M.R.C. Greenwood has been caught up in the controversy that has surrounded the school ever since the Stevie Wonder concert scam was uncovered.
But was she calling the shots, or was she a victim?
A legal letter claims Greenwood blew the whistle on threats to the school.
Click here to read the entire letter.
During the Senate hearings into the failed concert and the settlement to reassign former Athletic Director Jim Donovan, many wanted to know if Greenwood was pressured to put Donovan back in. Some asked if that pressure came from lawmakers or Gov. Neil Abercrombie.
"I want to make this very clear, the governor did not tell me to do something. He talked about the political situation and gave me some advice about what my best actions would be," testified Greenwood in September.
But just a week later, a letter from Greenwood's attorney to the school's Board of Regents detailed direct pressure by the governor to abandon the settlement. That was followed by, "A direct threat to Dr. Greenwood that if she did not reinstate Mr. Donovan to the AD position she could expect that the University's budget would be in deep trouble at the Legislature."
After hearing of the letter, Abercrombie's press secretary Louise Kim McCoy stated, "The Governor has always acted in the best interest of the state and the University. The Governor did not put any pressure on President Greenwood."
That is also what the Governor's Chief of Staff said during the Senate hearings.
"The governor would not make any pressure in that decision-making. That's the President of the University's role. It is not the Governor's role," testified Bruce Coppa.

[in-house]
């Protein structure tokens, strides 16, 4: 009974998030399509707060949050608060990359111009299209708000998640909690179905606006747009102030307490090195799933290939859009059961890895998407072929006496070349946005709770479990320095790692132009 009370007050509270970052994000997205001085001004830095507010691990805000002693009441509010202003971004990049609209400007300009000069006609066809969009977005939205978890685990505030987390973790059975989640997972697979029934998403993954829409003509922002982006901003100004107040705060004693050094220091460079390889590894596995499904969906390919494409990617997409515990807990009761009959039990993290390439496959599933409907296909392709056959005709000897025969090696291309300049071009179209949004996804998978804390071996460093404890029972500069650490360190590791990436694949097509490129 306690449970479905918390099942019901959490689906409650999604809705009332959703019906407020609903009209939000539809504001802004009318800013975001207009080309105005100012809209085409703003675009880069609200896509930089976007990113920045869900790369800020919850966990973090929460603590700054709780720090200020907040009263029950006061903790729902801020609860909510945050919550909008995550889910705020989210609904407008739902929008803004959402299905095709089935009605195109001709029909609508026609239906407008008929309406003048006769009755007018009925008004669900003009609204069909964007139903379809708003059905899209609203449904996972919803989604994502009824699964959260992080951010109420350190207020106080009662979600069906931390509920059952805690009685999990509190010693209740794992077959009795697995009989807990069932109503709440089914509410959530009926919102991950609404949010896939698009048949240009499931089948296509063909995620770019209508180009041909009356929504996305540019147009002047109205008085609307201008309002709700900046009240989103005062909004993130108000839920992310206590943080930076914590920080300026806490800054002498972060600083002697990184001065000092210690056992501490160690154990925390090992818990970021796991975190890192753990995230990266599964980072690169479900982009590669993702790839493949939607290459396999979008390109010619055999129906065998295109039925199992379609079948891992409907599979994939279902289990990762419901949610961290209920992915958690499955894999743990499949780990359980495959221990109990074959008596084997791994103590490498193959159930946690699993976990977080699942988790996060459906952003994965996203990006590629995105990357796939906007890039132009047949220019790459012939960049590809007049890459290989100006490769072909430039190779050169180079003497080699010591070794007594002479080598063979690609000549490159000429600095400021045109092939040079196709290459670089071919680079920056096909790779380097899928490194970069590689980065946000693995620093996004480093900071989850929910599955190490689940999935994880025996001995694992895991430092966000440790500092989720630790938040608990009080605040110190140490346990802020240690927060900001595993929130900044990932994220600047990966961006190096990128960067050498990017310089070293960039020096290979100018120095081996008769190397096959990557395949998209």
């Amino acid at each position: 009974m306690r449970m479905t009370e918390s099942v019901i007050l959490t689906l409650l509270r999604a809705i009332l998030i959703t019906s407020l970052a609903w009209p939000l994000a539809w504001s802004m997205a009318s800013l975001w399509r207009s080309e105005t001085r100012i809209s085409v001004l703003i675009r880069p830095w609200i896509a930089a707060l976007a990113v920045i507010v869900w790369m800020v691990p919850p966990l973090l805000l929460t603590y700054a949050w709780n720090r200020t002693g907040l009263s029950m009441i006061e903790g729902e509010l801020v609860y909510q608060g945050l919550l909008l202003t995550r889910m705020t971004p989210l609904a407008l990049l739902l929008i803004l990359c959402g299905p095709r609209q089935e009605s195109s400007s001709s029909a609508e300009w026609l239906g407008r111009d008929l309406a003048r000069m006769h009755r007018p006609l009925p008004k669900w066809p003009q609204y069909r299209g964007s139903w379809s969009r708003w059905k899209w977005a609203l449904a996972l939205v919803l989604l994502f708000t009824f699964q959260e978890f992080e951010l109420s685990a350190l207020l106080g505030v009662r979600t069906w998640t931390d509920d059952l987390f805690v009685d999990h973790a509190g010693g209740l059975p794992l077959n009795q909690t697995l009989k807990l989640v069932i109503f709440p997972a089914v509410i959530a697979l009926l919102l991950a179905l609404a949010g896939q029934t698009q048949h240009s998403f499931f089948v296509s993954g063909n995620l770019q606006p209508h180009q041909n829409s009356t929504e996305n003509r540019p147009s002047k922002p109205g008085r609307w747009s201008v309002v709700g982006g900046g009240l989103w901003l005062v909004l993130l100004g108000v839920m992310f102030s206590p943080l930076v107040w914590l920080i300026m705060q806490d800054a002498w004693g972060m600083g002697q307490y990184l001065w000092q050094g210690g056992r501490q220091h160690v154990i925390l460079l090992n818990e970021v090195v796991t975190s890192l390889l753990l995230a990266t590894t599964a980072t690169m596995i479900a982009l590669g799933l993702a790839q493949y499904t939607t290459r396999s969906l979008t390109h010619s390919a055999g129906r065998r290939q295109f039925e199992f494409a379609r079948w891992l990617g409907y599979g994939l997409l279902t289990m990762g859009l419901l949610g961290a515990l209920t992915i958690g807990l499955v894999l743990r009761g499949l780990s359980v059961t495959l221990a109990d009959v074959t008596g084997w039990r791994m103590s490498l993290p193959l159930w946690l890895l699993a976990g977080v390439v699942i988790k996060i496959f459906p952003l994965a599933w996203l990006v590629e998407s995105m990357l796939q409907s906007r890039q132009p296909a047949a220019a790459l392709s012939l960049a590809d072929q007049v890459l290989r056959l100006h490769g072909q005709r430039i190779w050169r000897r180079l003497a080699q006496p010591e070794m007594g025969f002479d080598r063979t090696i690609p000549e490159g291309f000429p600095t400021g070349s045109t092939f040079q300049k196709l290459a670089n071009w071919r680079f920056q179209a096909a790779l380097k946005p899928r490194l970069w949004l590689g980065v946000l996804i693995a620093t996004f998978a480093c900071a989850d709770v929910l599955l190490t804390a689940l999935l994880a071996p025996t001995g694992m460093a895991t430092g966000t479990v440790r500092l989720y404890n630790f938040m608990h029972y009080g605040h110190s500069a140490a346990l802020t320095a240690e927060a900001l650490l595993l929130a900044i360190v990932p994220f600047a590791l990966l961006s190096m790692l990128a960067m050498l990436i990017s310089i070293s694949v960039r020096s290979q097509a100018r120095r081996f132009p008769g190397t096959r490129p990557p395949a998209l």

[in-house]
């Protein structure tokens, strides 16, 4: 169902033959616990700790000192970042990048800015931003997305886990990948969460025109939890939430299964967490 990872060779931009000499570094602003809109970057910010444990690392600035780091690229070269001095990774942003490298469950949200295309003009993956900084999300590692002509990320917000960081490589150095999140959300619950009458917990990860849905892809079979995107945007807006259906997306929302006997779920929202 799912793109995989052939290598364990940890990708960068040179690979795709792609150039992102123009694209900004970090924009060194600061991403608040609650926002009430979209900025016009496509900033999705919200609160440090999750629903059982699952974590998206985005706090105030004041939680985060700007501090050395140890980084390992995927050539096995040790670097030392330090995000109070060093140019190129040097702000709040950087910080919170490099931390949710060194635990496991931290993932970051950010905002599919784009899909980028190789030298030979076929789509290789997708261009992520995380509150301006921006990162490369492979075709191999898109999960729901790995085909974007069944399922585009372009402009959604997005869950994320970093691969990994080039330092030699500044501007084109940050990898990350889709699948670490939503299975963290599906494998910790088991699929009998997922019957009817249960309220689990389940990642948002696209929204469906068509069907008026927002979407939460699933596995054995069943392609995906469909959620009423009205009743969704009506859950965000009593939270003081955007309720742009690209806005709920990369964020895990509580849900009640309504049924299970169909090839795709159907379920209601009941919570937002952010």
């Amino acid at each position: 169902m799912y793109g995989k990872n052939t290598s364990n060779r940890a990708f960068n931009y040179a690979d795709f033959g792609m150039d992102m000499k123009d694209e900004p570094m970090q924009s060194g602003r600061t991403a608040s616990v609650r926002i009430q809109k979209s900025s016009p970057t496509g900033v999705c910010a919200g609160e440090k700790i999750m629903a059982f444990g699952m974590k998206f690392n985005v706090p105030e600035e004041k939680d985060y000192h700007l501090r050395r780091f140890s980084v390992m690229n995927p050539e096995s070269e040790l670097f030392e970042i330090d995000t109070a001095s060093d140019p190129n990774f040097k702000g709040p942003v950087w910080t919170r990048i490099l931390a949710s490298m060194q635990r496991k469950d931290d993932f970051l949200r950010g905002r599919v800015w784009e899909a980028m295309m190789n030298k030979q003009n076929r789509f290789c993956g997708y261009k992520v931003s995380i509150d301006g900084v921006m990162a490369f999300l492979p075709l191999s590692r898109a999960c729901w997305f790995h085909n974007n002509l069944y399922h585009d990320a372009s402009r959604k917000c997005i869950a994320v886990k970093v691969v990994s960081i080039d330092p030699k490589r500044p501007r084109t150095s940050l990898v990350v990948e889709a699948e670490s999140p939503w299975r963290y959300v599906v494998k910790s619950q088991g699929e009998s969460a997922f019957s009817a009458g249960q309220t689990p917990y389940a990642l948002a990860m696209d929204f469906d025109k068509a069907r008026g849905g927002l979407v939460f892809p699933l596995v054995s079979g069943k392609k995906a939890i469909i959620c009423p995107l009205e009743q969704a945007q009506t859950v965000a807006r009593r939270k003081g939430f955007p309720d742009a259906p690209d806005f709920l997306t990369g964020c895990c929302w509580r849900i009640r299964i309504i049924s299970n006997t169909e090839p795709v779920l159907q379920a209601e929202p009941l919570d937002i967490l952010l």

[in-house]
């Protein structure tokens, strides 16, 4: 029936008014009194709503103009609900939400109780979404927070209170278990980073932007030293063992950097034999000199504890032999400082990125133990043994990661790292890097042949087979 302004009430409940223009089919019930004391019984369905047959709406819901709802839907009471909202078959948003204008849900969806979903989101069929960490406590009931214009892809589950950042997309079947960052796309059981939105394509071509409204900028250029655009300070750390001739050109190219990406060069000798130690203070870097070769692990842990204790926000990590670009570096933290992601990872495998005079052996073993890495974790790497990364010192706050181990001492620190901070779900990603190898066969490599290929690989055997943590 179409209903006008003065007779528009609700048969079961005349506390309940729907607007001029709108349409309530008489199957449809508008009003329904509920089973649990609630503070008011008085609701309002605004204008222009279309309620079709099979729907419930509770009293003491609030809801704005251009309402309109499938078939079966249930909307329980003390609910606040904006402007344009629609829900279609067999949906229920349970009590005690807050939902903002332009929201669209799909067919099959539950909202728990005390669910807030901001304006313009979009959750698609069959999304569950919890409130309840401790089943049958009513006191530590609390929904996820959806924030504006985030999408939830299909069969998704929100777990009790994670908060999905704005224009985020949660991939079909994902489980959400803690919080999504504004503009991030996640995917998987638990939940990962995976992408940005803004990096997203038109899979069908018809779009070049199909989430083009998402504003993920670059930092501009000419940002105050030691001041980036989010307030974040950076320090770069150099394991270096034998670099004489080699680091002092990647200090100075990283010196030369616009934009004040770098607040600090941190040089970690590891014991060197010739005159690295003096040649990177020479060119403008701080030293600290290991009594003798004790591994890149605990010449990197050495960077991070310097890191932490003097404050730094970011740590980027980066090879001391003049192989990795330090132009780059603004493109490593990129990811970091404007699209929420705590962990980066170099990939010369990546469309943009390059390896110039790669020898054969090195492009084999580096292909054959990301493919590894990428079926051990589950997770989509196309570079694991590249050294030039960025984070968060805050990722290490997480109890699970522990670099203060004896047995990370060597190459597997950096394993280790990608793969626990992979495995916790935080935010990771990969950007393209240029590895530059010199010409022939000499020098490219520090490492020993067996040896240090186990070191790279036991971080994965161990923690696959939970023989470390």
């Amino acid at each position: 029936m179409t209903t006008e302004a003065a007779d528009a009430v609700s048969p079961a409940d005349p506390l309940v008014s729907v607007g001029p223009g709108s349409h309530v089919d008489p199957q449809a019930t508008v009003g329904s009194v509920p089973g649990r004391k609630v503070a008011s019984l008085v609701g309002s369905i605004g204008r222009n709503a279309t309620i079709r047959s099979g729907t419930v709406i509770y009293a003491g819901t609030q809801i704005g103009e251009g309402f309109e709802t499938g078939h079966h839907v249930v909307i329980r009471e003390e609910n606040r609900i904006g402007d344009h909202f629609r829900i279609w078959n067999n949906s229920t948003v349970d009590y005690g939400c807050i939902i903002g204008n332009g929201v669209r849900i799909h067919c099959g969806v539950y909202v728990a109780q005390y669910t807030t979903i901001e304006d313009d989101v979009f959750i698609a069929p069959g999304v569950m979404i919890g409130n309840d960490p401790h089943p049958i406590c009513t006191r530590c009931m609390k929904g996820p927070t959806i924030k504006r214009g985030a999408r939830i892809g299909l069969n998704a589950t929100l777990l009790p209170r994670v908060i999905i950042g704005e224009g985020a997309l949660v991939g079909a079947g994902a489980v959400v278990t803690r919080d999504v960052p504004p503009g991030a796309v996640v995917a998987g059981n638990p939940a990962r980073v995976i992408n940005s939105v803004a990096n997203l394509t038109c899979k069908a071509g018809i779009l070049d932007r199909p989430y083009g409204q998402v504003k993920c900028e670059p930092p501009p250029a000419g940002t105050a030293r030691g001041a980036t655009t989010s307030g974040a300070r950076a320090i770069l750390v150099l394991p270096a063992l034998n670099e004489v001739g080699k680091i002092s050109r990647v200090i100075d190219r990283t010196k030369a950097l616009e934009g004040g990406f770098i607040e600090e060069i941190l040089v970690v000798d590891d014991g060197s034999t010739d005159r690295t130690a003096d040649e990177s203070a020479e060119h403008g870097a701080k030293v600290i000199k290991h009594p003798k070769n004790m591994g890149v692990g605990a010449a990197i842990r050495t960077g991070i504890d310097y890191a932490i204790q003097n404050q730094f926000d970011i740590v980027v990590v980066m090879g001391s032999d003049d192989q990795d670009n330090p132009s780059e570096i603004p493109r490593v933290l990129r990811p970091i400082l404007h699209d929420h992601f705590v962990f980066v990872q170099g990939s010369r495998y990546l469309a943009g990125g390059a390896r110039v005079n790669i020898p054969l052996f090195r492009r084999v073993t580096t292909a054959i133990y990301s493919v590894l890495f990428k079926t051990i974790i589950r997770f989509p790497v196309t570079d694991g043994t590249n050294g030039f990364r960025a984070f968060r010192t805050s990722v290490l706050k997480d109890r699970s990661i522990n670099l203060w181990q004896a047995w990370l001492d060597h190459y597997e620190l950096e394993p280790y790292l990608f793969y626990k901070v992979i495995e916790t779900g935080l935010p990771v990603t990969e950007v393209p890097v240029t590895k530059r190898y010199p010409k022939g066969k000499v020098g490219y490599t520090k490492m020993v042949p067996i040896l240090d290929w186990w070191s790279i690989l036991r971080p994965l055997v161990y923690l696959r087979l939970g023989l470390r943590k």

The letter sent to the Board of Regents countered, "Mr. Coppa's testimony was completely untrue."
Because of the outside pressure, Greenwood's attorney stated she was not able to function independently, she was severely defamed and her contract was breached.
Further, because Greenwood reported the threats, she would be classified as a whistleblower and was entitled to financial damages from the defamation, emotional and physical distress and breach; damages, her attorney estimated, would have exceeded $2 million.
An attorney for the Board of Regents said members had initially received the demand letter at the beginning of October. The letter was later withdrawn by Greenwood's attorney Jerry Hiatt.
On Tuesday, Hiatt said, "The UH President has been doing her job to protect the independence of the University and she expects to keep doing that for the rest of her term."